farmers. Still, Taylor-Freeme acknowledged that these

whites would one day also lose their farms if the GOZ did

not modify its policy.

 

3. (SBU/NF) The CFU President continues to look for new

ways to defend his membership’s interests. He estimates

that a dozen sub-Saharan governments have now approached

him to woo dispossessed white farmers, and that about 500

have relocated elsewhere in Africa. He said most

remaining white farmers would now accept transferable 99-

year leases, if offered by the GOZ. Taylor-Freeme said

he talks frequently with Reserve Bank Governor Gideon

Gono, a long-standing CFU member. Taylor-Freeme told us

Gono even recently called President Mugabe on the

speakerphone with Taylor-Freeme in the office, so that

the three could brainstorm about reviving Zimbabwean

agriculture. (Comment: Although relations have soured

over the past five years, the CFU used to enjoy better

access to Mugabe than other private sector groups.) On

the other hand, the CFU president regretted that Lands

Minister Nkomo will speak with him anytime over the phone

but will no longer meet with him in person. (Comment:

GOZ hard-liners have accused vice-presidential candidate

Nkomo of not being tough enough on white farmers.)

 

4. (SBU/NF) Taylor-Freeme added that he has become

skeptical of the opposition Movement for Democratic

Change (MDC)’s prescriptions for agricultural recovery

and is put off by the lack of businessmen in their ranks.

All things being equal, he believes ZANU-PF’s moderate

Gono-Nkomo wing – if it ever took control of policy –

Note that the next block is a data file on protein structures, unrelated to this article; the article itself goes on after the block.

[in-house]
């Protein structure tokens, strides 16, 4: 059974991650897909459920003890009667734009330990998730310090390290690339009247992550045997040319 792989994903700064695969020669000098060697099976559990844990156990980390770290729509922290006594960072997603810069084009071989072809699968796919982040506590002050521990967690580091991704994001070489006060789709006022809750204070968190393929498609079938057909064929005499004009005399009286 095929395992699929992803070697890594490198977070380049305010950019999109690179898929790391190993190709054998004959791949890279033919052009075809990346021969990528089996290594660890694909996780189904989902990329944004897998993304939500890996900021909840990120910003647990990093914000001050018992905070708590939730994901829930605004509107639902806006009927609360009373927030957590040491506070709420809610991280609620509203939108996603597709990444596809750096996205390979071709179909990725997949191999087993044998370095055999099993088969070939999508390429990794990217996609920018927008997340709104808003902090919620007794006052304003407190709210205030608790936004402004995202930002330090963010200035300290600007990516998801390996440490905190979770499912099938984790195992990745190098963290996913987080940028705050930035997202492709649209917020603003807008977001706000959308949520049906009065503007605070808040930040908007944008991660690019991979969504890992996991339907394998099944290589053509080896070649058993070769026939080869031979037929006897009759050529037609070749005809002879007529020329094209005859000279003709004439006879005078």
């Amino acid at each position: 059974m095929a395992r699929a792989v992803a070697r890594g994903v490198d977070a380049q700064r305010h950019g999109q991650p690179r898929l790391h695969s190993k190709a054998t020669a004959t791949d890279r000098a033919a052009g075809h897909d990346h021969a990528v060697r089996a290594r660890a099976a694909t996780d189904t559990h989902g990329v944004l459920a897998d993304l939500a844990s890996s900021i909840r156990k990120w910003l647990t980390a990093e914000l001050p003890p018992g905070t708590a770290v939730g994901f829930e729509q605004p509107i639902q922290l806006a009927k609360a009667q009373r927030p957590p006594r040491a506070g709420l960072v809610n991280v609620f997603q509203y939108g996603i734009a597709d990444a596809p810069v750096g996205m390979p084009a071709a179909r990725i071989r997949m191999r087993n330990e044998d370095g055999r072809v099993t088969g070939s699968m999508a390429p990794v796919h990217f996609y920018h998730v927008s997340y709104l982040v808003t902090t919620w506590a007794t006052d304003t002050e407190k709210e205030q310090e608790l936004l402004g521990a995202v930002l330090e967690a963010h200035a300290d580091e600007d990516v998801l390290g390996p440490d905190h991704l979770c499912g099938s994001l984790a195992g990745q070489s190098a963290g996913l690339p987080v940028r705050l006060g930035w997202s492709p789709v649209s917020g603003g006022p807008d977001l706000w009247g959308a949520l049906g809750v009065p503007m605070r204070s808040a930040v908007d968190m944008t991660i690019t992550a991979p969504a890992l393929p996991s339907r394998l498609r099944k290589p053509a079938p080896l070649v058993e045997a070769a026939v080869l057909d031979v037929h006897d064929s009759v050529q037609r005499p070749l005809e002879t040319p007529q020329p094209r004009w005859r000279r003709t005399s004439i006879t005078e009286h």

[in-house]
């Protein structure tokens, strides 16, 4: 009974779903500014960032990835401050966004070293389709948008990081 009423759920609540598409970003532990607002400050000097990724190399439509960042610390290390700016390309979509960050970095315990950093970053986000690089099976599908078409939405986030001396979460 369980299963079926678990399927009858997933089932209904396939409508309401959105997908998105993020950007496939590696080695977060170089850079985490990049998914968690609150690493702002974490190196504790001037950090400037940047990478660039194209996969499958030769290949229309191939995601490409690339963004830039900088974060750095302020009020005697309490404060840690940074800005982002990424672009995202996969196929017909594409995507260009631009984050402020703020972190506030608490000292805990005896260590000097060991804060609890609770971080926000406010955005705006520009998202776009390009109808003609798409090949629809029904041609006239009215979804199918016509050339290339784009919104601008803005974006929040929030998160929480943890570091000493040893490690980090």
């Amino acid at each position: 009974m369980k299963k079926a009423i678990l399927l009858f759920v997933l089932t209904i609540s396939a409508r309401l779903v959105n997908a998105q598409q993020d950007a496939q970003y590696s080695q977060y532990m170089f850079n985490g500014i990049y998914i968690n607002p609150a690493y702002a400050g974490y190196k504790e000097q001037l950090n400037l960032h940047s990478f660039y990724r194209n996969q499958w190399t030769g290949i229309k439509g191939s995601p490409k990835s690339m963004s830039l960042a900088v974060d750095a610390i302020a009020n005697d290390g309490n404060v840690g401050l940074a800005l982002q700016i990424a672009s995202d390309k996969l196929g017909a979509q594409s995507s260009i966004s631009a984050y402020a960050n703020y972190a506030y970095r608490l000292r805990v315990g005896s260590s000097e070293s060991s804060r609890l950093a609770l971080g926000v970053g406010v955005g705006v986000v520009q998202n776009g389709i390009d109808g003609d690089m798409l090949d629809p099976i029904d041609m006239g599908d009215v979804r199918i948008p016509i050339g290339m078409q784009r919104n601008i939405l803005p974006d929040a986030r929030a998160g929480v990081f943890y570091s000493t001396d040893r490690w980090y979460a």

could do a better job managing the economy than the MDC’s

present shadow cabinet.

 

Merger Prospects for Farmers Unions

———————————–

5. (SBU/NF) The CFU president said he remains prepared to

sit together with the ICFU to discuss agricultural

reconciliation. However, Taylor-Freeme now insists that

the small-scale ZFU, a third agrarian body that

represents communal farmers, be included in talks. He

underscored for us how difficult it will be for CFU

members who have lost farms to sit accross the table from

those who now occupy them. But he agreed that a “gradual

merger of forces” toward a nonracial union of farmers is

probably the most logical way forward.

 

Comment

——-

6. (SBU/NF) Justifiably or not, Taylor-Freeme can take

credit the GOZ has expropriated only about 50 white farms

during the first of his two years in office. By

comparison, about 3,800 white farmers lost all or most of

their land during the previous two CFU presidents’

tenures. Taylor-Freeme has taken a lower-key approach,

urging his staff to be nonpolitical and treat ZANU-PF and

MDC equally. Only rarely is he now a target of scorn in

the official media. Still, the CFU president’s options

are limited, even if the acquisition pace remains just

one every two weeks. Taylor-Freeme’s purported desire to

now include the ZFU in merger talks may simply be a

diversionary tactic, but it more likely reflects growing

realignment. With “land reform” now essentially

completed, the interests of all Zimbabwe’s farmers –

black, white, commercial, small-holder – will be better

served by moving the debate forward and focusing on how

to restore productivity to a once thriving sector.

Dell

(21 VIEWS)

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Charles Rukuni
The Insider is a political and business bulletin about Zimbabwe, edited by Charles Rukuni. Founded in 1990, it was a printed 12-page subscription only newsletter until 2003 when Zimbabwe's hyper-inflation made it impossible to continue printing.